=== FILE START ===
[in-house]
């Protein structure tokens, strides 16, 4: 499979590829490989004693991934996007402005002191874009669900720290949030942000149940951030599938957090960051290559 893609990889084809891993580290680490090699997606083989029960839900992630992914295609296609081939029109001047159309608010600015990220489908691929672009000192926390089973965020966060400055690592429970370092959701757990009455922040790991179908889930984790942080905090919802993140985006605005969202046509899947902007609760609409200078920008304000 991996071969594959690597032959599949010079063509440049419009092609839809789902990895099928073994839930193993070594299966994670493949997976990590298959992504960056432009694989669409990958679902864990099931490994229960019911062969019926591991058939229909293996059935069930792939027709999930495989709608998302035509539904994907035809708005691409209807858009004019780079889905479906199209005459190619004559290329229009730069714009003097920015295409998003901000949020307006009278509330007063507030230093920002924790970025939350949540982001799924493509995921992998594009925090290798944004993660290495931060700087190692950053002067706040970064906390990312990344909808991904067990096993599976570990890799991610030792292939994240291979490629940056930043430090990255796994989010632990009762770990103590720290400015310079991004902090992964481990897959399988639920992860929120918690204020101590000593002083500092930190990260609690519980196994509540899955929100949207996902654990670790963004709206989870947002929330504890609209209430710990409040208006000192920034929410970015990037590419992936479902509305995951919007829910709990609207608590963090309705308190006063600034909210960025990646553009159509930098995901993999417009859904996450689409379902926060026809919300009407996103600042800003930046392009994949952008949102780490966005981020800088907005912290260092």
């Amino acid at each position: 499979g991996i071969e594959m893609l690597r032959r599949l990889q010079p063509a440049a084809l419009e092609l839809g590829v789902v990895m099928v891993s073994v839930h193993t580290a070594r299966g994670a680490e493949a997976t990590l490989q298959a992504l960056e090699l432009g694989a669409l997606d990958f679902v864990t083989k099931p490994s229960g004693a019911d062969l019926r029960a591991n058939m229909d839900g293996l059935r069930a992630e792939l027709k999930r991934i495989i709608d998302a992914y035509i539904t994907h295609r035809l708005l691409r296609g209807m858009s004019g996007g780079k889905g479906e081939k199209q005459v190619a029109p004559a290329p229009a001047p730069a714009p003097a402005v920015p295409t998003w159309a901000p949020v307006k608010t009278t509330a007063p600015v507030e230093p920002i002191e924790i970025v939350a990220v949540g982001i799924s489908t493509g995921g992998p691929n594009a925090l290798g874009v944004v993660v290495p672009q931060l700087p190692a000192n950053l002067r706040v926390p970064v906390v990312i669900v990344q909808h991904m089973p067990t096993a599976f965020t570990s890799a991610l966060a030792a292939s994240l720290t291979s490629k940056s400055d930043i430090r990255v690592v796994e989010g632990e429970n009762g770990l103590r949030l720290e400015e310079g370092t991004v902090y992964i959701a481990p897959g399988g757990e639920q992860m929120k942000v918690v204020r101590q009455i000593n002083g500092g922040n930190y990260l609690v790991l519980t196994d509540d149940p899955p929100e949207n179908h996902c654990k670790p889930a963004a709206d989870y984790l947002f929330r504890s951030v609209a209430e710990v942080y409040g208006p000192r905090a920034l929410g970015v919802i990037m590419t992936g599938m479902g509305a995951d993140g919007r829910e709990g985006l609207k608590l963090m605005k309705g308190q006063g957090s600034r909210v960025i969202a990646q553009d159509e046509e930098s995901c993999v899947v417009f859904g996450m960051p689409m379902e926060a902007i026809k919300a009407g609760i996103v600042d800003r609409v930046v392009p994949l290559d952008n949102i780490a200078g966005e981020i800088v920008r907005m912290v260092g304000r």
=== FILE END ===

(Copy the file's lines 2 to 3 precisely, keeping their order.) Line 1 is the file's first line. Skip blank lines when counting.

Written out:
């Protein structure tokens, strides 16, 4: 499979590829490989004693991934996007402005002191874009669900720290949030942000149940951030599938957090960051290559 893609990889084809891993580290680490090699997606083989029960839900992630992914295609296609081939029109001047159309608010600015990220489908691929672009000192926390089973965020966060400055690592429970370092959701757990009455922040790991179908889930984790942080905090919802993140985006605005969202046509899947902007609760609409200078920008304000 991996071969594959690597032959599949010079063509440049419009092609839809789902990895099928073994839930193993070594299966994670493949997976990590298959992504960056432009694989669409990958679902864990099931490994229960019911062969019926591991058939229909293996059935069930792939027709999930495989709608998302035509539904994907035809708005691409209807858009004019780079889905479906199209005459190619004559290329229009730069714009003097920015295409998003901000949020307006009278509330007063507030230093920002924790970025939350949540982001799924493509995921992998594009925090290798944004993660290495931060700087190692950053002067706040970064906390990312990344909808991904067990096993599976570990890799991610030792292939994240291979490629940056930043430090990255796994989010632990009762770990103590720290400015310079991004902090992964481990897959399988639920992860929120918690204020101590000593002083500092930190990260609690519980196994509540899955929100949207996902654990670790963004709206989870947002929330504890609209209430710990409040208006000192920034929410970015990037590419992936479902509305995951919007829910709990609207608590963090309705308190006063600034909210960025990646553009159509930098995901993999417009859904996450689409379902926060026809919300009407996103600042800003930046392009994949952008949102780490966005981020800088907005912290260092």
């Amino acid at each position: 499979g991996i071969e594959m893609l690597r032959r599949l990889q010079p063509a440049a084809l419009e092609l839809g590829v789902v990895m099928v891993s073994v839930h193993t580290a070594r299966g994670a680490e493949a997976t990590l490989q298959a992504l960056e090699l432009g694989a669409l997606d990958f679902v864990t083989k099931p490994s229960g004693a019911d062969l019926r029960a591991n058939m229909d839900g293996l059935r069930a992630e792939l027709k999930r991934i495989i709608d998302a992914y035509i539904t994907h295609r035809l708005l691409r296609g209807m858009s004019g996007g780079k889905g479906e081939k199209q005459v190619a029109p004559a290329p229009a001047p730069a714009p003097a402005v920015p295409t998003w159309a901000p949020v307006k608010t009278t509330a007063p600015v507030e230093p920002i002191e924790i970025v939350a990220v949540g982001i799924s489908t493509g995921g992998p691929n594009a925090l290798g874009v944004v993660v290495p672009q931060l700087p190692a000192n950053l002067r706040v926390p970064v906390v990312i669900v990344q909808h991904m089973p067990t096993a599976f965020t570990s890799a991610l966060a030792a292939s994240l720290t291979s490629k940056s400055d930043i430090r990255v690592v796994e989010g632990e429970n009762g770990l103590r949030l720290e400015e310079g370092t991004v902090y992964i959701a481990p897959g399988g757990e639920q992860m929120k942000v918690v204020r101590q009455i000593n002083g500092g922040n930190y990260l609690v790991l519980t196994d509540d149940p899955p929100e949207n179908h996902c654990k670790p889930a963004a709206d989870y984790l947002f929330r504890s951030v609209a209430e710990v942080y409040g208006p000192r905090a920034l929410g970015v919802i990037m590419t992936g599938m479902g509305a995951d993140g919007r829910e709990g985006l609207k608590l963090m605005k309705g308190q006063g957090s600034r909210v960025i969202a990646q553009d159509e046509e930098s995901c993999v899947v417009f859904g996450m960051p689409m379902e926060a902007i026809k919300a009407g609760i996103v600042d800003r609409v930046v392009p994949l290559d952008n949102i780490a200078g966005e981020i800088v920008r907005m912290v260092g304000r």